American education is state-controlled, not federally-controlled. In New York, for example, there are fewer children in school, but 10 percent of them are chareidi children, so the askanim are negotiating from a stronger starting point. Here in the U.K., there are around 14 million children and about 25,000 chareidi children (approximately 10,000 in Stamford Hill and the remainder in Manchester and Gateshead and Northwest London), so understandably we have a weaker case.
In America, the Jewish community is a sizeable six million. Not so here, where it is 250,000, which makes it even more remarkable how the Jewish community punches well above its weight. Other major non-Christian religions are probably 10 times our size, yet we are more effective in representing ourselves.
In the United States, chareidi education is also protected by the First Amendment of the U.S. Constitution, which limits government interference in schools.
Is there any assistance that British Jewry could gain from its American counterparts in askanus strategy?
We might need to consider this in the future. However, at present we have a sympathetic prime minister, notwithstanding the disproportionate secular force. She is a person of faith. What the future will hold is unknown. The government gives us an annual £13 million for school security — not so in America! The government also provides tens of millions every year for buildings and secular education in Jewish schools. Not so in America!
People on the street say that the askanim are too “liberal,” too soft with their approach to dealing with the crisis. Would you know what they are referring to, and if they are correct in their assessment?
The law is not on our side, and particularly in the way it is presently interpreted. If, in any area, I’m not confident we would be successful in challenging the government, I won’t go down that route. [As explained in the extended interview,] the individual right is likely to override any other human right like freedom of religion. After the last few weeks, however, I’m not so sure, but still trying to be optimistic. We might have to reconsider our strategy.
Others complain that there is need for fresh talent in community representation. Is this correct, or is it a case of “older [and] wiser”?
There’s no question about it — both are right. There is a great need and yes, we do need new talent. I can assure you we’d be only too happy to bring along younger askanim to high-level meetings. In Stamford Hill, all the mosdos have just established a new vaad ha’askanim in which three of the five leaders are yungeleit. There needs to be a similar setup in other communities too.
Interview with Rabbi Dov Oppenheimer of Gateshead
Rabbi Oppenheimer has worked closely with Reb Yidel Baumgarten for almost 20 years in his role as an adviser to Menahalim and governors of mosdos in Gateshead and Manchester on compliance issues. More recently, he has worked closely with Mrs. Spitz of Interlink, and with Rabbi Pinter. He has consulted with Rabbi Shimon Winegarten as well as Menahalim and governors of schools in Northwest London.
Is it safe to assume that all Orthodox schools in the country are opposed to the current state of affairs regarding Ofsted inspections?
I would suggest that all chareidi schools are. I do not consider myself qualified to talk about central Orthodox schools, but I don’t personally believe they are of the same opinion as the chareidi schools.
Are the schools in Northern England generally independent or state-aided?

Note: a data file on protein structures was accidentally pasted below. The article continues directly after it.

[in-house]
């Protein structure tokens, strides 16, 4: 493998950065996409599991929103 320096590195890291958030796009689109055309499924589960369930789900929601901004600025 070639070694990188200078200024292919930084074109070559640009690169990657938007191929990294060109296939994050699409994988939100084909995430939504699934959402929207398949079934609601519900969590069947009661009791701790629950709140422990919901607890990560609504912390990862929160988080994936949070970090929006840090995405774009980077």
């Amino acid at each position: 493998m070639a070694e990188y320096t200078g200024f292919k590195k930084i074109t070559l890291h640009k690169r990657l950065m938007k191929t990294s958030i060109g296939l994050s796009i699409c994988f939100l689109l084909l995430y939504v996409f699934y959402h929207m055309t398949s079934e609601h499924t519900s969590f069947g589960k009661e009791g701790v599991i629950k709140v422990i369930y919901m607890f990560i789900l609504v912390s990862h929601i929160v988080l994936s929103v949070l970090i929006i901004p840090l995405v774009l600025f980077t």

The schools in Gateshead are all independent, and in Manchester most of them are independent.
What standards are independent schools expected to meet?
There is what is known as the Independent School Standards (ISS). These standards were referred to in a recently-circulated letter of Lord Agnew, Minister of State for Education responsible for the school system. The standards are, in the words of Lord Agnew, “minimum standards, deliberately drafted to give schools a significant amount of freedom on how and what they teach.”
Have London mosdos and those of Northern England had different inspection experiences?
Lord Agnew’s letter is very revealing. Although it has been interpreted more as a criticism of some chareidi schools, it makes mention of much positive progress of others. He writes that he is open to suggestions from chareidi leaders as to next steps, which is also encouraging. Although he draws a contrast between what he sees as “Charedi [sic] schools in Gateshead and Manchester … moving to a position where they can meet the standards through changes in their curriculum, teaching practices and policies,” as opposed to mosdos in North London, I believe this to be an oversimplification.
What is the most effective way of tackling the present challenge?
It is essential that we work in a united manner. If we are not seen as working together, the Department for Education is able to use that very fact against us when we try to defend our rights. One of the decisions of the recent meeting in Nottingham was that mosdos should be able to have an experienced representative from a “team of chareidi experts” to assist each of them during inspections.
What else can you tell us about the recent meeting in Nottingham?
… [W]e brought together 15 senior Rabbanim and 15 Menahalim of leading mosdos, representing the chareidi kehillos of North and Northwest London, Manchester and Gateshead to seek common ground and decide how to take positive steps to address the issues. The decision was taken to try as far as possible to achieve unified daas Torah to support the mosdos and give them clear direction on how to effectively be able to cope with Ofsted inspections. A structure for a national vaad with regional constitutive parts is now being finalized.
What has changed over the years in terms of school inspections?
Twenty years ago, there were specialist non-Jewish faith-school inspectors, many of whom were religious themselves and understood Hebrew. The government then went a step further and introduced the concept of Jewish inspectors. This was most conducive to enabling proper account to be taken of the dynamics of our chinuch system. This decision was challenged, however, by the secularist/humanist lobby who saw [this as favoritism]. Jewish inspectors, and indeed specialist religious inspectors of other faiths, were withdrawn.